Eng Cn Translate this page:
Please select your language to translate the article


You can just close the window to don't translate
Library
Your profile

Back to contents

Litera
Reference:

Didactic potential of intellectual games in teaching scanning

Shirlina Elena Nikolaevna

ORCID: 0000-0001-7397-6985

PhD in Philology

Associate Professor at the Department of Foreign and Russian Languages at the Russian State Agrarian University - Moscow Timiryazev Agricultural Academy

308007, Russia, Belgorod region, Belgorod, Sadovaya str., 13, sq. 6

shirl2005@yandex.ru
Kostina Natalya Ivanovna

PhD in Pedagogy

Associate Professor at the Second Foreign Language Department, Belgorod State National Research University

308007, Russia, Belgorod region, Belgorod, Studentskaya str., 14

kostina@bsu.edu.ru
Kostina Dar'ya Mikhailovna

PhD in Philology

Associate Professor at the Second Foreign Language Department, Belgorod State National Research University

308007, Russia, Belgorod region, Belgorod, Studentskaya str., 14

kostina_d@bsu.edu.ru

DOI:

10.25136/2409-8698.2023.6.41037

EDN:

FDGFHK

Received:

13-06-2023


Published:

20-06-2023


Abstract: The authors consider the role of scanning in the formation of linguistic and general academic competences, the skills needed to find the necessary information in the text, the stages of work on the text, as well as the difficulties associated with the teaching of scanning. The focus is on the role of active reading and gamification elements in overcoming these difficulties. The aim of the paper is to establish the extent to which active pre-reading and teamwork in a competitive environment will affect students' motivation to learn scanning and the quality of the acquisition of information. The article gives recommendations on how to organize the learning of exploratory reading in the format of an intellectual game and gives an example of an intellectual game "What? Where? When?" on the basis of a country study text. The novelty of the research consists in the authors' proposed approach to intellectual games as a tool not only for assessing students' knowledge, but also for shaping students' scanning competence. The intellectual game which was held with the students of non-language specialties allowed to reveal the main advantages and difficulties of using such a format, to find ways of overcoming them, to work out the recommendations for conducting intellectual games based on the work with the text. The results allowed us to confirm the hypothesis about the increase of motivation to reading through intellectual game activity, the ability to concentrate on the content of the text and not only on the language aspect, as well as increasing the level of cognitive activity.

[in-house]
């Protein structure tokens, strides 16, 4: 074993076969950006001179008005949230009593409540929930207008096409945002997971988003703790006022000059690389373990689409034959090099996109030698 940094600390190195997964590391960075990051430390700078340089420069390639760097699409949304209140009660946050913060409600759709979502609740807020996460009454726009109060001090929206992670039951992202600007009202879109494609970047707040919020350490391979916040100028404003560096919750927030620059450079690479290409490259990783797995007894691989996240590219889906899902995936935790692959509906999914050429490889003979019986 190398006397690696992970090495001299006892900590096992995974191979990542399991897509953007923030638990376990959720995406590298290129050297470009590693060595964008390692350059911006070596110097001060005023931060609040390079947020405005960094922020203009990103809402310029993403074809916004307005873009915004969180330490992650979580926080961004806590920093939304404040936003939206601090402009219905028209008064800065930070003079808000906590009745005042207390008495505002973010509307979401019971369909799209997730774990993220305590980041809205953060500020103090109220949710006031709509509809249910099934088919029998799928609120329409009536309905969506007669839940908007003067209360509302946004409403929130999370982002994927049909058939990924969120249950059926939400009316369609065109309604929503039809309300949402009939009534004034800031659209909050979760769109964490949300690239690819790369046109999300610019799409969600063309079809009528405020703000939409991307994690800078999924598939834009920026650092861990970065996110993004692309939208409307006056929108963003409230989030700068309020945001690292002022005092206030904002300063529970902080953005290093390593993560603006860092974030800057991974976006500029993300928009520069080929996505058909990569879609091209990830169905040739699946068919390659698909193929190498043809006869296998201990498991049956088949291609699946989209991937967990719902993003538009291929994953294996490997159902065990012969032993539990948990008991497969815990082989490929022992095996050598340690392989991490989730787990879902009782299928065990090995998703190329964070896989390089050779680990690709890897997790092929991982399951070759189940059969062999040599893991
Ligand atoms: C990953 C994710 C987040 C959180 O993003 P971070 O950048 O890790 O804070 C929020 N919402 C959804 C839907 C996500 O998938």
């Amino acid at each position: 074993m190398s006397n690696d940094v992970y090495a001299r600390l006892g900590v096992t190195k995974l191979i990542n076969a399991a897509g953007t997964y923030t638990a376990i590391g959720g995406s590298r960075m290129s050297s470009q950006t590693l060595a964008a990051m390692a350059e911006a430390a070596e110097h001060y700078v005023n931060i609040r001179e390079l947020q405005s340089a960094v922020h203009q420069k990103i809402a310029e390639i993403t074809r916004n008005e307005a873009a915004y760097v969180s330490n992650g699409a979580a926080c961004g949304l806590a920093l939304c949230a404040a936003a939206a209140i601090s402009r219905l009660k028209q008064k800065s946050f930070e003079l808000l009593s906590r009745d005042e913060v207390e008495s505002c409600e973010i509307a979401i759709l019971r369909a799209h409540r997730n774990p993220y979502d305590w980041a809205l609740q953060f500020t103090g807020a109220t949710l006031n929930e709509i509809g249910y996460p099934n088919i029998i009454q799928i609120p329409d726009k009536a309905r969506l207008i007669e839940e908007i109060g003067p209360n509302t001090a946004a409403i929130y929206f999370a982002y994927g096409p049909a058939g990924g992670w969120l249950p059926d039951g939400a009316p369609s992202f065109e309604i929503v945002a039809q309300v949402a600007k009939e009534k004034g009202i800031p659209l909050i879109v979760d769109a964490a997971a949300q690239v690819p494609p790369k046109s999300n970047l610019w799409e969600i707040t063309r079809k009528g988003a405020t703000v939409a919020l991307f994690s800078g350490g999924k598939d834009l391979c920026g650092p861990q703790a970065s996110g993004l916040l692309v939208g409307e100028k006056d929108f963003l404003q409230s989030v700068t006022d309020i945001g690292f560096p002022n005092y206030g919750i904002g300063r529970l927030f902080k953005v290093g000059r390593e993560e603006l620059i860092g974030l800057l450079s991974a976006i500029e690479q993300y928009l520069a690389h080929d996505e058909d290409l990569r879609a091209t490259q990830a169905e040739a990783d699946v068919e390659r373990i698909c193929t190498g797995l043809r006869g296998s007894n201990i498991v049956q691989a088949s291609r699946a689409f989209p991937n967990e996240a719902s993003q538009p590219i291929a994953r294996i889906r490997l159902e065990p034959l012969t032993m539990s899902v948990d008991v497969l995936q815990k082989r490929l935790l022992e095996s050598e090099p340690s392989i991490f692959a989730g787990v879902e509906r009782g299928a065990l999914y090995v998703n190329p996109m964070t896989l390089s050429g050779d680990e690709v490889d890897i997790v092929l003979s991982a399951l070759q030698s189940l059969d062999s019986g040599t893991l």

Keywords:

scanning, gamification, motivation, brain game, pre-reading stage, reading stage, after-reading, interdisciplinary competence, active reading, heuristic competence

This article is automatically translated. You can find original text of the article here.

Today, reading remains one of the main means of learning a foreign language. Understanding written texts and extracting the necessary information from them is required to confirm the level of language proficiency in the framework of intermediate and final certification at all levels of training of students of both linguistic and non-linguistic specialties. Formed reading skills are required not only for mastering a foreign language. So, in the process of research, many students experience difficulties in selecting literature and analyzing it, for example, they cannot rationally use additional literature on the topic, as a result of which they duplicate information, instead of extracting new data from other sources.

However, reading should be considered not only as a basic competence, consisting in the ability to decode text, but also as a complex process of solving a problem [9, p. 32]. It is the ability to understand written texts, analyze and use them for certain purposes, acquire knowledge and develop their intellectual potential to actively participate in public life [8].

One of the main didactic tasks facing teachers of a foreign language is to achieve a balance between teaching effective (fast) reading and high-quality assimilation of what they read. Therefore, intensive, slow and thoughtful reading plays an important role in the process of learning a foreign language, which provides the necessary degree of understanding of the information read and the ability to select texts suitable for revealing a certain topic [5, p. 35].